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Dominic Raab at a vaccine centre

Dominic Raab at a vaccine centre, Photo: Simon Dawson / No 10 Downing Street Flickr / cropped from original / licensed under CC BY-NC-ND 2.0, linked at bottom of article

Tory spin can create the false impression that vaccination allows us to exit lockdown within a few weeks, writes Alex Snowdon

It was reported yesterday that the R number for coronavirus in the UK has officially fallen below 1. This is the first time it has been firmly below 1 since last July. That is a terrible indictment of the government's failures. 

If R is 1 or higher the virus numbers are growing. What those headlines about this being 'the first time since July' are revealing is that we had continuous growth of infections for 6 months prior to the current lockdown.

That is an unforgivably long time. At any point the government could have instituted measures to drive it down. It didn't. Instead it dithered and delayed, believing that it could 'manage' the spread of the virus in such a way that would protect the NHS, while accepting that tens of thousands of people would die. 

Legacy of Tory failure

From August onwards the numbers climbed and climbed. This continued until the current lockdown was announced on 4th January. The 'lockdown in name only' of November predictably failed to stem the growth. The restrictions endured during the autumn and early winter were in vain, precisely because they were insufficient. 

The government waited until we reached a stage of 60,000 confirmed cases a day with an estimated 1 in 50 people infected. It waited until there were 35,000 in hospital and daily death tallies reaching well over a thousand. Only then did it act. 

Lockdown is working: the death numbers are falling sharply, week on week. The numbers in hospitals are falling steeply too. This is a direct consequence of the lockdown established 5 weeks ago. We are seeing the fall in infection rates (which began as soon as lockdown was announced) coming through in these figures.

This lockdown could be even more effective if non-essential workplaces were made to close, while providing financial support for affected workers. The TUC - rightly but rather belatedly - took a stand this week in demanding that the number of workers forced into workplaces is reduced. 

The death toll, though thankfully falling, remains relatively high because the situation had been allowed to get so catastrophically bad before 4 January. That is why we are still - almost six weeks into lockdown - enduring a high number of losses. It is why hospital numbers, while falling, have still been higher this week than they were in April.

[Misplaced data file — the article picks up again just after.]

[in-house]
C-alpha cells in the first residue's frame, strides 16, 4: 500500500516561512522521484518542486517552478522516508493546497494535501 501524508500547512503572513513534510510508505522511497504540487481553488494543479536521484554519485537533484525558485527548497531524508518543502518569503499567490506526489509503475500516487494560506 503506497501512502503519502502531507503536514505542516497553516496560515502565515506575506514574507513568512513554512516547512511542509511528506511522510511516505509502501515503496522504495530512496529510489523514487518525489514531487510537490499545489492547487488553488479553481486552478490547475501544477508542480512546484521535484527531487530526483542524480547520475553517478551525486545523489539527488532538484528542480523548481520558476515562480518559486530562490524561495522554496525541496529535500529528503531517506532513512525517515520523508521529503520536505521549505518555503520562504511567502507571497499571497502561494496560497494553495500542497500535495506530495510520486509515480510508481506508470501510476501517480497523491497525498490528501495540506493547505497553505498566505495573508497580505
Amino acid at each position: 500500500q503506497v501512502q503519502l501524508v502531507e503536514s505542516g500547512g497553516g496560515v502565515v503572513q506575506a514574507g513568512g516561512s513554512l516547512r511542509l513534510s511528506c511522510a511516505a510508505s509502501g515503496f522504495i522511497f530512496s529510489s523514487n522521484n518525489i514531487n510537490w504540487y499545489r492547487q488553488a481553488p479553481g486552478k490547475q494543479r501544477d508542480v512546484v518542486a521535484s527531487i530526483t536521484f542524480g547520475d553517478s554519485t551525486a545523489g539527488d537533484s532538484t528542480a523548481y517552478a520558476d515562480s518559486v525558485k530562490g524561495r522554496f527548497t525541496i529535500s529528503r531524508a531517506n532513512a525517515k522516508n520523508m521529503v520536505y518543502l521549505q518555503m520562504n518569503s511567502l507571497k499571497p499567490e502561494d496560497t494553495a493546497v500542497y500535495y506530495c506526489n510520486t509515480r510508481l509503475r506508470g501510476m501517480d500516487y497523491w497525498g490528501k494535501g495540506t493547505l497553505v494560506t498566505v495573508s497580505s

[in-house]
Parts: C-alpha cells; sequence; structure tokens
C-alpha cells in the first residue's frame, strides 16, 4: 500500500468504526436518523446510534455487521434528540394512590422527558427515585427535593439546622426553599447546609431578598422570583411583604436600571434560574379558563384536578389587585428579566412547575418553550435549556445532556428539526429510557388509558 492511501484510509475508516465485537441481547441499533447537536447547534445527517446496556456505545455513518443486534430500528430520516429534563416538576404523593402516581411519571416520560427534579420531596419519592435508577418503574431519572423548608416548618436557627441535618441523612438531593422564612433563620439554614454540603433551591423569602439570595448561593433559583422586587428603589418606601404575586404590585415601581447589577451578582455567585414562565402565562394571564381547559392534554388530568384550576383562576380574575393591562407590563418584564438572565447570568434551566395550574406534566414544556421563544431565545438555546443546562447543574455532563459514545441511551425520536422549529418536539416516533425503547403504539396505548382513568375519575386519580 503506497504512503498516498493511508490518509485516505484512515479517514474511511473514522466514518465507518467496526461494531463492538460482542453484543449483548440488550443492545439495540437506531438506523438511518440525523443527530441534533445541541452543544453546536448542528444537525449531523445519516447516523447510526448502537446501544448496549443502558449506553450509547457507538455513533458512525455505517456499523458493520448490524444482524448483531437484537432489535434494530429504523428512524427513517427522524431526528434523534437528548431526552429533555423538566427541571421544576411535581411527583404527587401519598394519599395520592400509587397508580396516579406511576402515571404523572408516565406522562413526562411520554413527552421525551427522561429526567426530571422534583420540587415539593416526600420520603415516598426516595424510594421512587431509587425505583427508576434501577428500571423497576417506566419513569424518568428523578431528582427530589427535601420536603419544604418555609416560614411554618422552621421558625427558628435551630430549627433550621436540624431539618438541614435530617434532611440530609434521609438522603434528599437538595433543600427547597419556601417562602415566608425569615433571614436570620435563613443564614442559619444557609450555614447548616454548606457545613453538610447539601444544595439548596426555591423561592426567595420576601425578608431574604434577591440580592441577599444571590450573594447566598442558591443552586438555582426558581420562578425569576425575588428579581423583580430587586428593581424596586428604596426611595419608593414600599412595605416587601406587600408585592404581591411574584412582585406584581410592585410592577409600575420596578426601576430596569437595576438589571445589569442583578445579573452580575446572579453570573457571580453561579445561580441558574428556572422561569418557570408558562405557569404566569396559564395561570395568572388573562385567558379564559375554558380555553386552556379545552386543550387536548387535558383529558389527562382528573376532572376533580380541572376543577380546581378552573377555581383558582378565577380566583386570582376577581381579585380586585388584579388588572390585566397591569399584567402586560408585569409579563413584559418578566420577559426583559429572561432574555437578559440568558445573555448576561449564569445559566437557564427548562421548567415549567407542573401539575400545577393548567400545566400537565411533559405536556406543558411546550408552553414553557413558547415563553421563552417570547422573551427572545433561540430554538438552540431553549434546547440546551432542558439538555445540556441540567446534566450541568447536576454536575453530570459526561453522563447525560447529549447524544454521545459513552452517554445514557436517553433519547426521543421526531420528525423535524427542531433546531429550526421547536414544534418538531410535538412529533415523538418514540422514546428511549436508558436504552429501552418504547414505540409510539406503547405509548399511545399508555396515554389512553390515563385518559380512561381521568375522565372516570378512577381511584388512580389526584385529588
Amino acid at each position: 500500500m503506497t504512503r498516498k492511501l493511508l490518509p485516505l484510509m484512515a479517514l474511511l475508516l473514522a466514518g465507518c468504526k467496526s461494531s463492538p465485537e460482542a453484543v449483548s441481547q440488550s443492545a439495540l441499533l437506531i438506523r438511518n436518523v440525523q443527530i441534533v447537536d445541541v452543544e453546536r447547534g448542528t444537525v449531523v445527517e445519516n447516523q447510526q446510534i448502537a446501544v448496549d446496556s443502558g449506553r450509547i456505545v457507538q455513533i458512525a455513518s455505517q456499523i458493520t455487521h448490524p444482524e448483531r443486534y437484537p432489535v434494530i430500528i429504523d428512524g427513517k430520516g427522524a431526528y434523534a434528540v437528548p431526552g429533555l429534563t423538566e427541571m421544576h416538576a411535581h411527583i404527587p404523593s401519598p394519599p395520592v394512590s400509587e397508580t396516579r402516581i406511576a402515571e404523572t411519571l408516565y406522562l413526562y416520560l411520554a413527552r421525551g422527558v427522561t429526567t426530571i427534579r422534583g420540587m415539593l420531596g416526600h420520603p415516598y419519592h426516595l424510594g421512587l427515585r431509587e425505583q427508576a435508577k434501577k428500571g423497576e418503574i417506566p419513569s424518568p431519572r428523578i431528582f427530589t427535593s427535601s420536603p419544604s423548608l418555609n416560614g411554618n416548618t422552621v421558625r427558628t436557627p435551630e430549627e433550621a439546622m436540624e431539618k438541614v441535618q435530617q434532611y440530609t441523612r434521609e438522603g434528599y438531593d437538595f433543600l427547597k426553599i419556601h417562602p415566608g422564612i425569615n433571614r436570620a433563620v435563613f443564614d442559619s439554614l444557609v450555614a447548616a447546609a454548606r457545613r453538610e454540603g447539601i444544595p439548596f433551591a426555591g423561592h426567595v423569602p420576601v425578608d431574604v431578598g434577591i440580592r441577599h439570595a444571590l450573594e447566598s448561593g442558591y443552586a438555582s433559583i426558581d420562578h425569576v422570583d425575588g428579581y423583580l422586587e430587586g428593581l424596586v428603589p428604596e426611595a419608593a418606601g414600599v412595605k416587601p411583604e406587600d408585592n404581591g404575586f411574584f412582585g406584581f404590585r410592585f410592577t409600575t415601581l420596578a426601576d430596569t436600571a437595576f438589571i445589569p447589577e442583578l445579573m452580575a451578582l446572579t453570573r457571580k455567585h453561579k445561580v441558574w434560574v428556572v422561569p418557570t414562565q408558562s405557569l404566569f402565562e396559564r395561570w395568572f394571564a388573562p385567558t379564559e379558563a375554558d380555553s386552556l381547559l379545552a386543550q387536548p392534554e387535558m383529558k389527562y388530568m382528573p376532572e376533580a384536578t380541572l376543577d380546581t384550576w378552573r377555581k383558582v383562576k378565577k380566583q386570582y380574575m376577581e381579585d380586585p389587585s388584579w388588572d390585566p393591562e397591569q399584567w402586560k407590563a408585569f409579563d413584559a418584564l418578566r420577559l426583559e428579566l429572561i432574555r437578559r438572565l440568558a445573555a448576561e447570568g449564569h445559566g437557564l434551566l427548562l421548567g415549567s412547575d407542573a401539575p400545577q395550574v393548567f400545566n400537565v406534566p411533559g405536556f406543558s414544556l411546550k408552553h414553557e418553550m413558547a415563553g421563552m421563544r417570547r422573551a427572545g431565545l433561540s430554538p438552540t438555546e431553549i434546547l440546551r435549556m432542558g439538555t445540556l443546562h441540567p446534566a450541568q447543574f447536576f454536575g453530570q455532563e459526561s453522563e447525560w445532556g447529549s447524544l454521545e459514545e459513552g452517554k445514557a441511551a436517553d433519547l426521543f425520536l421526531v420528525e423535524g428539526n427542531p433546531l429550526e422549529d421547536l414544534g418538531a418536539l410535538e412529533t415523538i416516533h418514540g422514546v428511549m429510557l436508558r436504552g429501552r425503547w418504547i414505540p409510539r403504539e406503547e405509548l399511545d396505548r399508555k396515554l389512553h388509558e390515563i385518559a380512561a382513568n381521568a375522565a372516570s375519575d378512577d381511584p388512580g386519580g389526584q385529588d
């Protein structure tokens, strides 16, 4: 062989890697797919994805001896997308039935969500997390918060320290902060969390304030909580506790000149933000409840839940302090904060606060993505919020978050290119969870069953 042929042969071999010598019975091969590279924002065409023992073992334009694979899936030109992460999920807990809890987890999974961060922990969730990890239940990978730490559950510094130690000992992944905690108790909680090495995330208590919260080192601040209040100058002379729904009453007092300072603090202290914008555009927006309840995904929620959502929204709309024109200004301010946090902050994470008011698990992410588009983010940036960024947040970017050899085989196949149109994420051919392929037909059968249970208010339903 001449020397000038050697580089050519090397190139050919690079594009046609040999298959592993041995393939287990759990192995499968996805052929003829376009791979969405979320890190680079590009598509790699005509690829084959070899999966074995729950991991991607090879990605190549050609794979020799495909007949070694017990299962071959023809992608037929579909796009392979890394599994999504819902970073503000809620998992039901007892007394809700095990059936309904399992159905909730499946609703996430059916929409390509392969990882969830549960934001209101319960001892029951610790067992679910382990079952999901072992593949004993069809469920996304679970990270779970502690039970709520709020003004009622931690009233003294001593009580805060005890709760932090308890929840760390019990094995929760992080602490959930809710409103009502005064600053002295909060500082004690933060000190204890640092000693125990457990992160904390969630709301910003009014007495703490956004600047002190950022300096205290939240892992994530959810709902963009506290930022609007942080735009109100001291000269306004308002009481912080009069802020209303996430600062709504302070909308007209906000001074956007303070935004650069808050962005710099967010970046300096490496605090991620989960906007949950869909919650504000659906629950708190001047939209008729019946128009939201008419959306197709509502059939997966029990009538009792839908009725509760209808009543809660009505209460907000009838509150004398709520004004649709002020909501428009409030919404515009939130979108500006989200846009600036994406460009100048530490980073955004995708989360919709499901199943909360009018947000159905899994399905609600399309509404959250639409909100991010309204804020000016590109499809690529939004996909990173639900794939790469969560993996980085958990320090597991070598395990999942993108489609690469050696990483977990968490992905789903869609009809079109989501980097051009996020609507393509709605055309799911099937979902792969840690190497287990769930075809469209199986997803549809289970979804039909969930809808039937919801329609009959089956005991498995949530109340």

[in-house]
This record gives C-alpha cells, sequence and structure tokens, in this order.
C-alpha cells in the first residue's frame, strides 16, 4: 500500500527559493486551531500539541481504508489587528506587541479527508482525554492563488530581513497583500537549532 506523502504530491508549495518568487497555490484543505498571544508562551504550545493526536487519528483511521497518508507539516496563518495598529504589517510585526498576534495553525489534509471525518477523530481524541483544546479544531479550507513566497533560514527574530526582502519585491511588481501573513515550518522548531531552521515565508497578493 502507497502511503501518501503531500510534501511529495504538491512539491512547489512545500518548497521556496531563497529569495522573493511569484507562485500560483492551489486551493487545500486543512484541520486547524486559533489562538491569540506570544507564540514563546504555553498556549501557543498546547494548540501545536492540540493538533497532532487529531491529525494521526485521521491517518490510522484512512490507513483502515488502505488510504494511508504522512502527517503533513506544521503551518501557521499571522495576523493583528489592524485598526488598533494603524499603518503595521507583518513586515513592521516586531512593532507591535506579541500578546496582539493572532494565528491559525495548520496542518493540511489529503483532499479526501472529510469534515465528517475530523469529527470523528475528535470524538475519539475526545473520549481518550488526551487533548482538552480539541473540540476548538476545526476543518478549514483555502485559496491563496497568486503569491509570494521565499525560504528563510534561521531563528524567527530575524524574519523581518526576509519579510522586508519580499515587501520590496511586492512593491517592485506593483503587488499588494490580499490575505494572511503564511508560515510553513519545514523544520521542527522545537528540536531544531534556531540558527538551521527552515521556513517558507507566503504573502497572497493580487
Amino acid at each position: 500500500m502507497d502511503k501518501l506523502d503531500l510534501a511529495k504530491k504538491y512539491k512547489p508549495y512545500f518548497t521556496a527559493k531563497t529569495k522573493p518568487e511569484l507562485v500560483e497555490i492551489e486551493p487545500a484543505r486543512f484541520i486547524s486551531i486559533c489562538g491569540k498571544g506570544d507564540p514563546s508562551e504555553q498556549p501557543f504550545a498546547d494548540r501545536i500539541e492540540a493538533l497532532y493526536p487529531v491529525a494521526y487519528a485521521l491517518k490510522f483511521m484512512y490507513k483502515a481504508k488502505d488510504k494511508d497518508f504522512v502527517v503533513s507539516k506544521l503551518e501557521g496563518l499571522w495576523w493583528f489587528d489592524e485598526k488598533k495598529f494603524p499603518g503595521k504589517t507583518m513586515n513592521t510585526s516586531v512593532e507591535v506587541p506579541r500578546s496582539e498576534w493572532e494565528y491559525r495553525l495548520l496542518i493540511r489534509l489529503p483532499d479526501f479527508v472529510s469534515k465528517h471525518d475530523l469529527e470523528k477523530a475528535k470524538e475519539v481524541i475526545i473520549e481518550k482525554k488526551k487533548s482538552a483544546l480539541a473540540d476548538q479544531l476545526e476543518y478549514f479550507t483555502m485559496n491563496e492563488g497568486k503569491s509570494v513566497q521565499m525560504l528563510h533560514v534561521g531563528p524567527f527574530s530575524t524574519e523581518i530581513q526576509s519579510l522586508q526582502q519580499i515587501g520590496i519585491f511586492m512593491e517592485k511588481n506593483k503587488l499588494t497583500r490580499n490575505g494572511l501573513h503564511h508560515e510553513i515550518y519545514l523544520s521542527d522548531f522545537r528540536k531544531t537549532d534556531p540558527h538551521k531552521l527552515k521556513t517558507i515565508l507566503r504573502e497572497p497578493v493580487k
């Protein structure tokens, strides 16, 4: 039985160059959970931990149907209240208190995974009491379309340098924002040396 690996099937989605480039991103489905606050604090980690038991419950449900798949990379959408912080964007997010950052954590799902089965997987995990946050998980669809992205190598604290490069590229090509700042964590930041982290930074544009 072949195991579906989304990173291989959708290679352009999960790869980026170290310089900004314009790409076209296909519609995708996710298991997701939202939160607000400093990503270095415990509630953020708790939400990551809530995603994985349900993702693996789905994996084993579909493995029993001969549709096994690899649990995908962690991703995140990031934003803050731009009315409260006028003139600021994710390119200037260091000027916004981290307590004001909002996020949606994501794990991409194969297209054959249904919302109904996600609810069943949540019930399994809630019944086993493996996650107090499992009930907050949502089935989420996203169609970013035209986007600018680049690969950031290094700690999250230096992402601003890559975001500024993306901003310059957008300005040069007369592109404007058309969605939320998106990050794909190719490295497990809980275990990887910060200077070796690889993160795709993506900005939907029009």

The early prevaricating over lockdown means we now face a longer lockdown too. It is either that or a dangerously stupid premature lifting of restrictions, which is what many Tory backbenchers - and their media cheerleaders - are pushing for. 

Vaccines can’t do everything

The vaccine is a game changer. In the long term it is central to dealing with the pandemic.

Vaccine rollout is going very well, with the NHS on the verge of reaching the target of 15 million people receiving their first dose by mid-February. This is largely because it has been coordinated and run properly through the NHS, not outsourced to the private sector. 

More immediately, however, the vaccine is not enough on its own. It's important to recognise that vaccine rollout has so far had little effect on the numbers. It is the lockdown that has brought the numbers down. It is easy for this fact to be obscured amidst the Tory hype which often, mistakenly, gives the impression that there is a causal relationship between the vaccine and the declining infection rates. 

We also cannot rely on the vaccine alone because there remain a number of significant unknowns. It isn't clear how effective it will be against newer strains of the virus. It also isn't known whether it will reduce infection rates as well as reducing the likelihood of getting seriously ill if infected. 

The safest option - and the most sensible approach in the long term - is to wait for infection rates to come down to at most 1000 cases a day before lifting restrictions. It should then be done gradually. This will need to be combined with finally getting 'test, trace and isolate' organised properly - it can only be truly effective once numbers are more manageable. 

It is vital that we learn the lessons of last year and wait until the infection numbers are well down before a gradual easing of restrictions. This includes waiting until at least 12 April, when the summer term begins, before there is any wider reopening of schools, colleges or universities. Leading epidemiologists have this week warned that premature reopening will drive up the R number in a way that is extremely risky. 

The vaccine is a powerful weapon, but it won't do everything for us. We need a wider strategy geared towards eliminating the virus, not merely managing it.

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Alex Snowdon

Alex Snowdon

Alex Snowdon is a Counterfire activist in Newcastle. He is active in the Palestine Solidarity Campaign, Stop the War Coalition and the National Education Union.​

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